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The Food and Drug Administration lags behind its European counterpart when it comes to approving biosimilars — but a top agency official insisted Tuesday that the agency is not as far behind as some critics suggest.

Leah Christl, the associate director for therapeutic biologics at the FDA’s Center for Drug Evaluation and Research, pushed back on an oft-cited statistic that shows the European Medicines Agency has so far approved more than 40 biosimilars, drugs that are almost identical to biologics, compared to just nine approved in the U.S. by the FDA.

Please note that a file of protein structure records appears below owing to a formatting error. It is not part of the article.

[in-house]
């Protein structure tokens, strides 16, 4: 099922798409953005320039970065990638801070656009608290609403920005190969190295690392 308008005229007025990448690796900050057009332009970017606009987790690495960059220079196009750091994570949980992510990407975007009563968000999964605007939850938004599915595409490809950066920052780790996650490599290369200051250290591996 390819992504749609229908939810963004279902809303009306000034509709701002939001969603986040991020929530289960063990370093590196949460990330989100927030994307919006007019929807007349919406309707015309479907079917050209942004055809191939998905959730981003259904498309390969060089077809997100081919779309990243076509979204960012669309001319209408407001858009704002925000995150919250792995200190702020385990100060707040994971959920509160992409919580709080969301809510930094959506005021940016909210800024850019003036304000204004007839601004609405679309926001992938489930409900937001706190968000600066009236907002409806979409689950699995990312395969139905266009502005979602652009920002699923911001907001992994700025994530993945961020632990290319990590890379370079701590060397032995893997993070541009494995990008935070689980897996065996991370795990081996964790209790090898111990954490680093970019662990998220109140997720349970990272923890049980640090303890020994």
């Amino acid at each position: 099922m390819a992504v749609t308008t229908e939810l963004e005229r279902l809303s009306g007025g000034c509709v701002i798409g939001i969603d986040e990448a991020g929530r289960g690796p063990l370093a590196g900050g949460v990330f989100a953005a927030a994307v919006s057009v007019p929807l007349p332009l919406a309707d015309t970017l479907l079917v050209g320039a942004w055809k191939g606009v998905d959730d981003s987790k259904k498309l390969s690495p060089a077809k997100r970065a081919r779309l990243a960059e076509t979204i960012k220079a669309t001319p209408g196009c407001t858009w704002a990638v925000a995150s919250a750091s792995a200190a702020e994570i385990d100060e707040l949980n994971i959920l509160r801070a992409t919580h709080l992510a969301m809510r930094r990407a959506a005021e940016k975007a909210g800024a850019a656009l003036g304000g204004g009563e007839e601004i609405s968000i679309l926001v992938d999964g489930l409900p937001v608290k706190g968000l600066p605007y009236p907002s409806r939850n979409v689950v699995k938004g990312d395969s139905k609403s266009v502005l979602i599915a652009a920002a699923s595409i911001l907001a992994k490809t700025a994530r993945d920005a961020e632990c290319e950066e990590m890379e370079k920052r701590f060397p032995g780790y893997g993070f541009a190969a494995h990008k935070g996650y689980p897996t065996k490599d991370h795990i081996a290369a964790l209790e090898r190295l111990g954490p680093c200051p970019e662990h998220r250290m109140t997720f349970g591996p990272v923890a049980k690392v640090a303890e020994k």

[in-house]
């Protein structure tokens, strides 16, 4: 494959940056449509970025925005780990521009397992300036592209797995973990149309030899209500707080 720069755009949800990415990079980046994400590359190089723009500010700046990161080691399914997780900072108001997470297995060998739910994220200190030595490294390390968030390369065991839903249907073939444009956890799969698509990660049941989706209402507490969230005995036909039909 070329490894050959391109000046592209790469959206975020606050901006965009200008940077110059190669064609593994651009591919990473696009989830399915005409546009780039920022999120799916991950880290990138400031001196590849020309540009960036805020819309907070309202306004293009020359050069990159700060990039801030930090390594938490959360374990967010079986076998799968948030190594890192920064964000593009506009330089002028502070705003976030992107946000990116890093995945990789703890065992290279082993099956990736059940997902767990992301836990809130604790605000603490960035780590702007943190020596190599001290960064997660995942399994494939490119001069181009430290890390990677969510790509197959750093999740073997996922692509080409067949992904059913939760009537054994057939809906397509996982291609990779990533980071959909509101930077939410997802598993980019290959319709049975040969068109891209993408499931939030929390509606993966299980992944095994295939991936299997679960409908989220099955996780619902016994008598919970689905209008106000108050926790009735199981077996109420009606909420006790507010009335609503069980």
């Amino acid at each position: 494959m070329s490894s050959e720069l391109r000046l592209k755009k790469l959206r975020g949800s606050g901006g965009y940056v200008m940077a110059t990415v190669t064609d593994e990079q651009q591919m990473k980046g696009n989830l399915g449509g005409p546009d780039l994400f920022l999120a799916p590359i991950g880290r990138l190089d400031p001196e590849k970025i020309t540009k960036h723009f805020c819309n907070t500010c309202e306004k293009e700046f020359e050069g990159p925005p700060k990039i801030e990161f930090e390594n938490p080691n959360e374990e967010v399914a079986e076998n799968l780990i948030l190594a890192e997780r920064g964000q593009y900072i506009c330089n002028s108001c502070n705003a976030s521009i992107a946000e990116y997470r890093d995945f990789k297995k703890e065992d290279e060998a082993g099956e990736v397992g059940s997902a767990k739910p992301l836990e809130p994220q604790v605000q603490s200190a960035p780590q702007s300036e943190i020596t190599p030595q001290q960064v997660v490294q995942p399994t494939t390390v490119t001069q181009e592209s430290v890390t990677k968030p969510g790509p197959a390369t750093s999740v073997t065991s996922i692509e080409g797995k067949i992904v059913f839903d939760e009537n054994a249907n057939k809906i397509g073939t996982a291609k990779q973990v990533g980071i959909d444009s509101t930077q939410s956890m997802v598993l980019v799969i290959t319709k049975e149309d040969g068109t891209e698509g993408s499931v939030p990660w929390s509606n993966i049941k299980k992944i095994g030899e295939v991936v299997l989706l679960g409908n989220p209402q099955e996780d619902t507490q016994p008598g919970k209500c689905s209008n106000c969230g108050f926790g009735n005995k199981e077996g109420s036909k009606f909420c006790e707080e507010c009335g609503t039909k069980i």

She said several of the biosimilars included on the EMA list aren’t considered biosimilars under the FDA’s definition — and many of those drugs are available in the U.S., but under a different pathway. The European agency also separately counts drugs marketed under different trade names, while the FDA does not. The EMA has also been approving biosimilars since 2006, while the FDA approved its first in 2017.

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